24. After reading your article and a few others on the same subject I wrote this on museum etiquette-bhttp://capturinglavita.com/top-25-museum-etiquette-rules-dont-ever-tour-again-without-them/

    So embarrassed.

  25. It has definitely gotten worse. I lived in Florence in 1985 on a study abroad program and did not see this kind of behavior. The Americans on my program were decently well-behaved overall. There were a few times some of them drank too much but it was definitely not to the same extent.

    I lived there again in 2003/2004 and people were just starting to complain about the fact that young Americans had turned the Santa Croce quarter into a nightly frat party. When I was seeking housing I was advised not to live in that quarter because it was too noisy (due to the American students.) I am sad to hear that it’s only become worse.

    Perhaps the escalation in bad behavior and drinking is simply because more and more young Americans go there each year– and perhaps that’s combined with some kind of lapse in up-bringing. And yes, the fact that Americans ‘can’t drink’ until 21 definitely factors in. This lack of respect for a historic treasure such as Florence is appalling and I hope that the behavior of these “cretini” to use an Italian word, will not spill over into how we all are viewed when we go there.

  26. I’ve been suggesting for years that American Univerity programs in Florence should insist on European university-style mensas for their students, where they eat together Italian food and have wine with the meals. Instead of walking into wine shops, buying bottles of wine, having the shopkeeper draw the corks for them for lack of their own corkscrew, in the middle of the day (often teenage American coeds do this), and then boozing without eating, getting sloppy drunk, leaving broken glass in the streets. They drink whole bottles on an empty stomach. An Italian would drink a glass with food.

  27. Dear Ann,

    I wrote that Florence which hosts thousands of students from all over the world does not offer much to young people period whether they be from Prato, Philadelphia or Porto (no booze pun intended). This is part of a larger discussion about the lack of public services and facilities. In a city where almost 15% of the population are students I think you would agree little attention is given to them or the schools that service them. I of course include UNIFI as well as multiple Italian and other international institutions.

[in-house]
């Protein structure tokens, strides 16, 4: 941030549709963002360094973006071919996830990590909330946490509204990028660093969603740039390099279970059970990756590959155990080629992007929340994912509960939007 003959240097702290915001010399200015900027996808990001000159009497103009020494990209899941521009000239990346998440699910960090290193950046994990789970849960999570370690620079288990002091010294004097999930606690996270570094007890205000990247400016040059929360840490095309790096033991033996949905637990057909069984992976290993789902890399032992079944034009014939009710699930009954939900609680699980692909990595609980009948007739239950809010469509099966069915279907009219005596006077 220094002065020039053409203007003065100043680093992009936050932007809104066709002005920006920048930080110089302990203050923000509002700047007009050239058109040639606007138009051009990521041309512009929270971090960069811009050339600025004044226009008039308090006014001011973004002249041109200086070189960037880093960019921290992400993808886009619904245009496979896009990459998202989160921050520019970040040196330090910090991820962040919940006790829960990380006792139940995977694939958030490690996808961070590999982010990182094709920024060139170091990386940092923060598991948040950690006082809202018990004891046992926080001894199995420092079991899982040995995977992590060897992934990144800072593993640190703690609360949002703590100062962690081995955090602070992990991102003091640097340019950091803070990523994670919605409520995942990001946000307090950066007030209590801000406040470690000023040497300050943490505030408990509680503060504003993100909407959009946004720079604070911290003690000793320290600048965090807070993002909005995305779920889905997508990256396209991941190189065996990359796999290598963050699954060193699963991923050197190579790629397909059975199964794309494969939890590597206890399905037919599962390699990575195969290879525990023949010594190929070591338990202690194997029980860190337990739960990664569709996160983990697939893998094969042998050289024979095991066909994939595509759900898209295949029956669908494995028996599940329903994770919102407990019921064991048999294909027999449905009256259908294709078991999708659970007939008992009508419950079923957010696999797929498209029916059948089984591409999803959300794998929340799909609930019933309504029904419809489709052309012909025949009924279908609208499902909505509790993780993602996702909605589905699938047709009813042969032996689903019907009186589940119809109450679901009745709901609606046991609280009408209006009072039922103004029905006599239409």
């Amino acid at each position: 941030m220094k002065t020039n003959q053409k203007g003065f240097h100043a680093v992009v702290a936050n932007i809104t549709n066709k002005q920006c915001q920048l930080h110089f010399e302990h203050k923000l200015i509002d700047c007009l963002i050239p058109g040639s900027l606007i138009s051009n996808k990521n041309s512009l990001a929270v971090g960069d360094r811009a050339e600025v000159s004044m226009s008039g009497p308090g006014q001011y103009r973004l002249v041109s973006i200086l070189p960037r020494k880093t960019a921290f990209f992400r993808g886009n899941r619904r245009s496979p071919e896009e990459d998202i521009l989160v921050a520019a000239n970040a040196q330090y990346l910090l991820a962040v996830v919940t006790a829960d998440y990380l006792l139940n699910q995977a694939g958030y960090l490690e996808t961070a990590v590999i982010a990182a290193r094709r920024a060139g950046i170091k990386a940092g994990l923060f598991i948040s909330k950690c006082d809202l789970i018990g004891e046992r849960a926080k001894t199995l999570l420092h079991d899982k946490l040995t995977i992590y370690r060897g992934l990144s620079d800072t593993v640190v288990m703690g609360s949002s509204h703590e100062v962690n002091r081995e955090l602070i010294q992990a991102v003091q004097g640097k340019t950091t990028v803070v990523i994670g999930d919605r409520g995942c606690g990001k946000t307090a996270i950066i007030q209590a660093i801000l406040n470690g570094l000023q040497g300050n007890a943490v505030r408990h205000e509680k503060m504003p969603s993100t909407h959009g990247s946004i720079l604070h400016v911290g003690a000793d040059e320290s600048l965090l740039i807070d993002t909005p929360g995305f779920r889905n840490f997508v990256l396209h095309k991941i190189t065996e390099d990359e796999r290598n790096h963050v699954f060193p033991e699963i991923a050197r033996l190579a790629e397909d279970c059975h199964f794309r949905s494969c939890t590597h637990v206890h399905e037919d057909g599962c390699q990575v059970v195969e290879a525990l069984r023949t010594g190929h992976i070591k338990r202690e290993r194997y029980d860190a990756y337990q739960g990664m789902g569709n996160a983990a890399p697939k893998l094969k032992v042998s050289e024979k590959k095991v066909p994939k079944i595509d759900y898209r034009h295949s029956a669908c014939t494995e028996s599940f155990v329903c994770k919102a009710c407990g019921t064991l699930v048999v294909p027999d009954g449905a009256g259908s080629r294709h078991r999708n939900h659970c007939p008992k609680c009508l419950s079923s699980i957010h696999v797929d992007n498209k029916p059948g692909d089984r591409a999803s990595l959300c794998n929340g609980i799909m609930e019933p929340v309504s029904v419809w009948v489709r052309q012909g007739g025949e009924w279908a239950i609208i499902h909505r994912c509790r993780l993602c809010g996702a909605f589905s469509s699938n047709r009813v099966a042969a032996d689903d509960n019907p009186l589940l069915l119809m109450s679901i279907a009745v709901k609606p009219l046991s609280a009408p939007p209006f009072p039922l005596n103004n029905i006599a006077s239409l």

Everyone wants this “business” but no one wants to provide the services and resources necessary. One of the main points here is that many people who study abroad don’t give a rat’s ass about the country or city that they are studying in. There is a lot of complicity here – the host university and school as well as the sending school (which also profits) as well as parents, peers and the students – not to mention a host of other businesses that profit from the students.

    We should not compare students from 20 years ago . those days are long gone. Back in olden days this was not an industry and people actually studied language. Now its a lot of garbage about cultural competencies and so-called “internships”. In the past students came often based on personal drive – now it is a rite of passage and like all things American it has to be nicely packaged and comes with a healthy dose of loud boozy behavior. I don’t dispute it and I cannot stand it – however there is a lot more to this issue then this che orrore – americani di m**da / ignoranti etc..sentiments that are thinly veiled. If you talked about any other group this way people would say it was racism – and that is what it is – categorizing and labelling the many based on the actions of the few.